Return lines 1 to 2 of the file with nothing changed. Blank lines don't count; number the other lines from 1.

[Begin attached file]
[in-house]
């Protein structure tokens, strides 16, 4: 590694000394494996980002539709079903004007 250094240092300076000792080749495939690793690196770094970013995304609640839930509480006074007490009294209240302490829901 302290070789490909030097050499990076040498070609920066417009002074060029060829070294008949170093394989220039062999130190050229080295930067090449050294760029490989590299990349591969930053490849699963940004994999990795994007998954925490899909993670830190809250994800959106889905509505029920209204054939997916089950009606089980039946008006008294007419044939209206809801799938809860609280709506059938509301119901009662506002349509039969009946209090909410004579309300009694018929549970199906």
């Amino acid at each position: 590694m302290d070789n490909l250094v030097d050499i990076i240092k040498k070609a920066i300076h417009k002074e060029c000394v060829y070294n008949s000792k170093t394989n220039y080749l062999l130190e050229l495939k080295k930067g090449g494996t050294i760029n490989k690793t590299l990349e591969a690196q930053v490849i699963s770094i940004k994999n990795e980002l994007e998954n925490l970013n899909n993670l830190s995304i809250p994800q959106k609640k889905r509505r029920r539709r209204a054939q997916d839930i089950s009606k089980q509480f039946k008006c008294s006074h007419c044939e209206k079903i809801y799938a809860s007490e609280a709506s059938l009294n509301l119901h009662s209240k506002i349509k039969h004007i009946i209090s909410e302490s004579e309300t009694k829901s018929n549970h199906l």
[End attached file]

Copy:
[in-house]
């Protein structure tokens, strides 16, 4: 590694000394494996980002539709079903004007 250094240092300076000792080749495939690793690196770094970013995304609640839930509480006074007490009294209240302490829901 302290070789490909030097050499990076040498070609920066417009002074060029060829070294008949170093394989220039062999130190050229080295930067090449050294760029490989590299990349591969930053490849699963940004994999990795994007998954925490899909993670830190809250994800959106889905509505029920209204054939997916089950009606089980039946008006008294007419044939209206809801799938809860609280709506059938509301119901009662506002349509039969009946209090909410004579309300009694018929549970199906």